OPINION: The transition over to Apple Silicon is almost complete, with the Mac Pro and a version of the Mac Mini the only surviving Intel-powered options available on the Apple store. And with the absurd levels of performance that the M1 chip family offers, there’s no doubt that the move has been a resounding success.
But after looking back at the last two years of Mac launches, I’m starting to worry that Apple has become so focused on its goal of delivering best-in-class performances that it’s started to neglect the designs of its various Mac devices.
That’s quite an odd change of events, as Apple has arguably built up a reputation for creating iconic designs for all of its products. After all, Apple is just as much of a fashion brand as it is a technology company. But I’d argue that Apple has recently been so focused on hitting its promise to complete the Apple Silicon transition within two years that new design upgrades have been left on the backburner.
There are of course exceptions. Apple updated the iMac last year, slimming down the width of the all-in-one PC while also introducing a number of colour options to spruce things up. The 16-inch MacBook Pro also received a much-needed makeover in late 2021, now with a slimmer bezel and that divisive screen notch. But that’s where the recent design refreshes end.
Where are the new designs, Apple?
Apple hasn’t given the MacBook Air a major design upgrade (aside from the move to a butterfly keyboard) since 2018 – that’s 4 years ago, which is a very long time in the laptop industry. The likes of Asus, Dell and Lenovo are refining their laptop designs on an annual basis, with laptops such as the XPS 13 OLED making the MacBook Air look remarkably outdated in comparison.
Rumours indicate that Apple will finally give the MacBook Air a design refresh later this year, with a slimmer and lighter design, as well as adding more vibrant colour options akin to the iMac 2021. Those are the exact kind of upgrades that the MacBook Air is in desperate need of, but it’s a little bit of a head-scratcher why it’s taken so long for Apple to introduce these changes.
The 13-inch MacBook Pro is another laptop that’s in dire need of a design refresh. Apple has given up on the Touch Bar (as seen with its removal on the 16-inch MacBook Pro) and yet it still features on both configurations of the smaller Pro. It also has a bland set of features, with no Mini LED technology, ProMotion display, or anything else that could set it apart from the more affordable MacBook Air.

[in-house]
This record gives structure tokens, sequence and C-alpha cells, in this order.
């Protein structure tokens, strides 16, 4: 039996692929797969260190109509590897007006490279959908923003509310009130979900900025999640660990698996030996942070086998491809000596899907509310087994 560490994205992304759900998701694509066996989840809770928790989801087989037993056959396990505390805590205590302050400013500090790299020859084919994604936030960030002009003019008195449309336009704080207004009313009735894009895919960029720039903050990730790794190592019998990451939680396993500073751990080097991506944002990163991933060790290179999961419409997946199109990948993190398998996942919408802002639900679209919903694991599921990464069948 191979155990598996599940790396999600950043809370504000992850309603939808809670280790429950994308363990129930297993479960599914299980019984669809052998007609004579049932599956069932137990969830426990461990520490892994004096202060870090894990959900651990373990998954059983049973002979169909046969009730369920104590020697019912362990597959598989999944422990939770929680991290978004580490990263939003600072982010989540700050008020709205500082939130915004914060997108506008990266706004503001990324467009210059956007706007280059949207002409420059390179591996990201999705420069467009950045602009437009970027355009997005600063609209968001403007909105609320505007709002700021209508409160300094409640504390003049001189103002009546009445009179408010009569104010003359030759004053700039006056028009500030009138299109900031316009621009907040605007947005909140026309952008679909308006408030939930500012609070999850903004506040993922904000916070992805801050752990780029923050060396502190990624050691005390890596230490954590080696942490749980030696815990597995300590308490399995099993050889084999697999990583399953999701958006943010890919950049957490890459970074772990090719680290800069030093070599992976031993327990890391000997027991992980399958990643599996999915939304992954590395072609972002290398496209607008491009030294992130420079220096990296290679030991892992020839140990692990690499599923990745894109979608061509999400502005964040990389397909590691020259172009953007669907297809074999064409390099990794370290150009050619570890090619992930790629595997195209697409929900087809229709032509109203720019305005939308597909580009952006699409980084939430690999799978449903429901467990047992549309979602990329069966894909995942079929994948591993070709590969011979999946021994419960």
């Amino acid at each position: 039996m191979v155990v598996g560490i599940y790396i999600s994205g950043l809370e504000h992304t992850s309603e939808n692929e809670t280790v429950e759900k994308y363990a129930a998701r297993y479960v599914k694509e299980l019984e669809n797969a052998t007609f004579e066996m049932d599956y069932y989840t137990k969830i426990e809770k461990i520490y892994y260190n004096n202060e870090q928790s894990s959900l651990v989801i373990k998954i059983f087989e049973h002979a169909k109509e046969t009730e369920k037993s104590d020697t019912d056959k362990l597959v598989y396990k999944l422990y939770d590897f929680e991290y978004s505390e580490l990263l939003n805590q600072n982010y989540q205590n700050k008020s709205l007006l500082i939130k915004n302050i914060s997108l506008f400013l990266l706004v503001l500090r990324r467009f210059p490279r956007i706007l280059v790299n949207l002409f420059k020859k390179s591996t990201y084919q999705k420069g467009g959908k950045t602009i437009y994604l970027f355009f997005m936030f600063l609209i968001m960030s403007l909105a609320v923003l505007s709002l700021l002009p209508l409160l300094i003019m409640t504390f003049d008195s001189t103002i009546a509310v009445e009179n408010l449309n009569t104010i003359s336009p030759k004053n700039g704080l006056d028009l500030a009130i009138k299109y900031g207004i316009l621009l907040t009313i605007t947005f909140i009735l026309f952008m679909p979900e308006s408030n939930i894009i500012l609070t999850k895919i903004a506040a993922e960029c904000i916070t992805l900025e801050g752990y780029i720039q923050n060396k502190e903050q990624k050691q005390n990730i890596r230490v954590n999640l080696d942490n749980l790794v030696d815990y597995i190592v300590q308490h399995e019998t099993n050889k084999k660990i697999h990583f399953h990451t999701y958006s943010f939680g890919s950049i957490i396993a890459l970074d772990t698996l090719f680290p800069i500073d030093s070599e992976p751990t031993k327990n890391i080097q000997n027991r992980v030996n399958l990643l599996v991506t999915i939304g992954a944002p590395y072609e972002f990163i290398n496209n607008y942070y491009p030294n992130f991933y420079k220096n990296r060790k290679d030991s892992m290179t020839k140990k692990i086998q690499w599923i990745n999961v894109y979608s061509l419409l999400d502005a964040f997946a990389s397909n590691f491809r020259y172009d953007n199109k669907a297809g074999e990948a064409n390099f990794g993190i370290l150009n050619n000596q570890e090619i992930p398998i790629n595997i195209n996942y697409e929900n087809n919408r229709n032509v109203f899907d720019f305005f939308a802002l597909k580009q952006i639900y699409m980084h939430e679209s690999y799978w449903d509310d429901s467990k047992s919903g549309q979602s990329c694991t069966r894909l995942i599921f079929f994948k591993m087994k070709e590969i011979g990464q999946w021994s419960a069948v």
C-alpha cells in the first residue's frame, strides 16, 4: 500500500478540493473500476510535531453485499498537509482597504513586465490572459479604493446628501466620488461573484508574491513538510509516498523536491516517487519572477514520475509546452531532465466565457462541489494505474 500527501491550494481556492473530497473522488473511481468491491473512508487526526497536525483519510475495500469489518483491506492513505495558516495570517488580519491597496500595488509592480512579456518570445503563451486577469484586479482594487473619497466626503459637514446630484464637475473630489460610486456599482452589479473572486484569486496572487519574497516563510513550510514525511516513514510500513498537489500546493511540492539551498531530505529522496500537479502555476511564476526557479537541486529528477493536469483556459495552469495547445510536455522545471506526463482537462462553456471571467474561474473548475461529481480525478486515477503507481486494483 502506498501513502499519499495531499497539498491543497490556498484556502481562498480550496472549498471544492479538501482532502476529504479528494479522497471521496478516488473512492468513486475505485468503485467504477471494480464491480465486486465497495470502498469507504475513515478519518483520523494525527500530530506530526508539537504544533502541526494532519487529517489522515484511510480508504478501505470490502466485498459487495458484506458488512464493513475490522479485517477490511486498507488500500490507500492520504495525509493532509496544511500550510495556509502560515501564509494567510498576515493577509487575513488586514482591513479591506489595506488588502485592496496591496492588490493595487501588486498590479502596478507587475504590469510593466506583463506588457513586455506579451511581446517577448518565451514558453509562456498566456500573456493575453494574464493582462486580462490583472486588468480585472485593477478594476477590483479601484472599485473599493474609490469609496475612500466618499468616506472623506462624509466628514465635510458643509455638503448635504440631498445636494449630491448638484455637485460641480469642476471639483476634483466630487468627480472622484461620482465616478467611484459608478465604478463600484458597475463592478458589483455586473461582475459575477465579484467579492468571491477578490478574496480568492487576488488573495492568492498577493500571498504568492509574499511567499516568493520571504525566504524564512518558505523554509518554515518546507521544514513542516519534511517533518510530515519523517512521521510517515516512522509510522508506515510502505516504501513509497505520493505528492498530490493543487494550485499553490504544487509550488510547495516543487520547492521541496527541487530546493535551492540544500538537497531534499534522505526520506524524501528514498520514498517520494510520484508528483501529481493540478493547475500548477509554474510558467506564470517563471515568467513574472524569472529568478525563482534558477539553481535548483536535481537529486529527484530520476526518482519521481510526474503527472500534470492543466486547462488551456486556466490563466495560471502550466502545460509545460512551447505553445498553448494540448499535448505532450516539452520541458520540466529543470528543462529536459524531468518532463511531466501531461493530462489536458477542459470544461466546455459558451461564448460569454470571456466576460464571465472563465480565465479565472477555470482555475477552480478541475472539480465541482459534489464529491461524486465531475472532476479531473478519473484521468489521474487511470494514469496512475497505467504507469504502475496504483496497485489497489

It feels like Apple is relying heavily on the M1 chip to keep this laptop relevant. Take that away, and it’s hard to justify a purchase when you could buy a Dell XPS 13 instead. And that ugly, chunky screen bezel certainly isn’t helping matters.
And then we have the Mac Mini. A new design for this Mac is arguably less urgent than the two MacBooks, as this dinky desktop PC is designed to blend into the background rather than being a flashy fashion accessory that you can proudly show off at a café. But Apple could still do more here.
Just like the MacBook Air, it would make a lot of sense to reduce the size of the device and add a couple of colour options to make your office setup a tad more interesting to look at. Apple could even spring a surprise and introduce a new feature that would improve the user experience beyond a faster performance.
This is what I miss most about Apple conferences, as Apple has stopped wowing crowds with new features for Macs. Instead, Apple has become reliant on spitting out numbers to emphasise how powerful these new Macs are compared to previous iterations. It’s very impressive, sure, but Apple events are in danger of becoming dull to the average Mac fan. Would a 20% faster performance for the next MacBook Air really result in a transformative experience?
Apple has admittedly unveiled a couple of new devices in the past couple of years, such as the 14-inch MacBook Pro and the Mac Studio, which both look impressive in their own right. But again, both of these devices’ most exciting feature is the M1 chip inside.
I want Apple to return to its roots and start thinking outside the box again, rather than relying solely on annual performance gains. How about a 12-inch MacBook with an affordable price to take on the Surface Laptop Go? Or maybe even a dual-screen PC to beat the Surface Neo to the punch.
I do appreciate that transitioning over from Intel to Apple Silicon was a big challenge that required a lot of time and resources. But now that transition is almost complete, it’s important that Apple returns to its roots and once again excites fans with cutting-edge designs and features for its wide range of Macs.